PROFILE: UM art professor and sculptor retires after 42 years

Published 10:06 am Wednesday, March 16, 2016

Making differences at Montevallo

Metz has influenced many of his colleagues and students, and the UM Art Department as a whole, in his 42 years on faculty.

Clint Green, a graduate student in the Alternative Masters program in Art Education, was in Metz’s Metal Casting and Mold Making class as an undergraduate student in 2002.

Metz, the other University of Montevallo professors and students in the art department have access to a wide range of equipment and tools. (For the Reporter/Dawn Harrison)

Metz, the other University of Montevallo professors and students in the art department have access to a wide range of equipment and tools. (For the Reporter/Dawn Harrison)

“Ted’s presence as a professor was one to be admired,” Green said. “It was an inspiring time for me and I was greatly influenced by the work Ted was doing then. After graduating I moved to Wyoming but returned annually and always made it a point to come back to Montevallo to see Ted.”

Cherish Roodhouse, 26, is a senior at UM and took Metz’s introduction to sculpture, metal fabrication and public sculpture classes.

“In introduction to sculpture Ted taught us how to utilize different materials to make a variety of sculptures, how to pour metal and how to speak critically and eloquently about art and the message we are trying to convey through our artwork,” Roodhouse said. “In metal fabrication he taught us how to use a wide range of welding and blacksmith techniques, and how to plan and conceptualize a work of art in a professional manner. I would describe Ted as a professor who is passionate about his art and teaching, and as someone who is professional while still maintaining a sense of humor and empathy for others.”

Roodhouse noted Metz’s willingness to help students work through issues and bouts of “artist block” with their projects.

“I always remember him telling me that I was a better artist than I gave myself time to be,” Green added. “Ted could recognize potential and encourage it in the most subtle of ways.”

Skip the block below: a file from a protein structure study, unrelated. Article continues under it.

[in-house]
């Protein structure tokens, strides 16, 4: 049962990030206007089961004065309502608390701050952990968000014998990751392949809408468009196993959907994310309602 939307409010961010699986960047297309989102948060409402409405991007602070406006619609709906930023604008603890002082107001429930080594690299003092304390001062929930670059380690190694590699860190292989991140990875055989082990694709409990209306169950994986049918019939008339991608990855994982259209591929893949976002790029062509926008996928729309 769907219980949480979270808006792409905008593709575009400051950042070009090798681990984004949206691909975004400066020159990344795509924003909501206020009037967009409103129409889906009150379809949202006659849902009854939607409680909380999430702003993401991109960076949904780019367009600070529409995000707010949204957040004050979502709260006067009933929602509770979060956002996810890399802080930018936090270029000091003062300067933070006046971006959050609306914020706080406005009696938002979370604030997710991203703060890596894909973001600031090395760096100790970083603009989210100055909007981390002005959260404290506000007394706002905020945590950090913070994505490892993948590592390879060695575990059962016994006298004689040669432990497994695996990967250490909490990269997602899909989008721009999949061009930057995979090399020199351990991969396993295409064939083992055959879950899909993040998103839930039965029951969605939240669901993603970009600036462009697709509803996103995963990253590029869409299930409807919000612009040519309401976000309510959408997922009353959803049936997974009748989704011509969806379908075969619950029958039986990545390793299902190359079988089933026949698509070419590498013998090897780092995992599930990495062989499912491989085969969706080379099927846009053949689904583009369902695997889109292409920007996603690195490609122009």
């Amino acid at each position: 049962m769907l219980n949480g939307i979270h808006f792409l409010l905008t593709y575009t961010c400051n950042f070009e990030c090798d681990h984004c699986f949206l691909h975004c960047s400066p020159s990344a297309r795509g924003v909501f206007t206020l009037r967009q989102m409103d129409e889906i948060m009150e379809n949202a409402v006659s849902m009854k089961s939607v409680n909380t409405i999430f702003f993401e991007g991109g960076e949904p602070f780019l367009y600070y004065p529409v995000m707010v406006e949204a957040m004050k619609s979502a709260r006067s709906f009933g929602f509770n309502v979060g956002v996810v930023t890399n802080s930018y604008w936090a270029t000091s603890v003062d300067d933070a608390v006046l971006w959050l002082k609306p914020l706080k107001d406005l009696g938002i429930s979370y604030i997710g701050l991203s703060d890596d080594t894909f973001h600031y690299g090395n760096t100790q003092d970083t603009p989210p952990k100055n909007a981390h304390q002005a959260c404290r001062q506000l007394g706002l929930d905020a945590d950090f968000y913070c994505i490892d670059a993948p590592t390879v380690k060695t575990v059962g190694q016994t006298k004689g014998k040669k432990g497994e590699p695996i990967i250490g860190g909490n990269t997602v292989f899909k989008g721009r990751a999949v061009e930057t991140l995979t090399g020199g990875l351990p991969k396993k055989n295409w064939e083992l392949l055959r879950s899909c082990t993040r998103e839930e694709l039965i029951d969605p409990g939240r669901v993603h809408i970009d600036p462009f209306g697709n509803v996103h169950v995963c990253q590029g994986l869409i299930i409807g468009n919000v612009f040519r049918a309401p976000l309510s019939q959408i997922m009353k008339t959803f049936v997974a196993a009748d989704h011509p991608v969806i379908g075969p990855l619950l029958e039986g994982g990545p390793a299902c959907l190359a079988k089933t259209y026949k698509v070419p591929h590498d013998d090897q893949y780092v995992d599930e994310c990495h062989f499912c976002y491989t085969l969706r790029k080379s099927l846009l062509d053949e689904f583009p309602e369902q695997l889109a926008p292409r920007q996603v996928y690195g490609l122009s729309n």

Shannon Turek, a 22-year-old senior at UM, took Introduction to Sculpture, Environmental Sculpture, Stone Carving, Metal Fabrication, Metal Casting and Public Art with Metz.

“Ted has taught me too many things to list but I think the greatest thing he passes on to his students is his wealth of knowledge,” Turek said. “If there is anything you can’t figure out Ted always knows how to make it work. Ted is an amazing human being and the best professor I’ve ever had. He helps us to grow and mature as artists but he definitely has a humorous touch. I feel like our classes have been more like a family.”

Dr. Scott Meyer, a professor of art at UM, interviewed with Metz and was hired for a job at the university in the fall of 1986.

“When I got here, I saw Ted capable of building just about anything,” Meyer said. “Basically, he’s a MacGyver as a university sculptor.”

With his “can-do spirit,” Metz excelled in his own artistic arena, attracted like-minded people to the art department and sparked progress for its resources.

Meyer said Metz, with then-art department chairman Frank McCoy, spearheaded the installment of a faculty studio on campus.

“One of the things I noticed from the beginning of my time here is they had a high priority of giving studio space for art faculty,” Meyer said. “We’re there teaching and also doing our own part.”

Meyer described Metz as a “tremendous role model,” a professor who had good rapport with his students and who contributed to the camaraderie among faculty members.

“It’s serious fun,” Meyer said of working with Metz. “I’m happy for him that he’s retiring and I hope it’s a wonderful chance to do what’s in his heart to do, but boy, it’s hard.”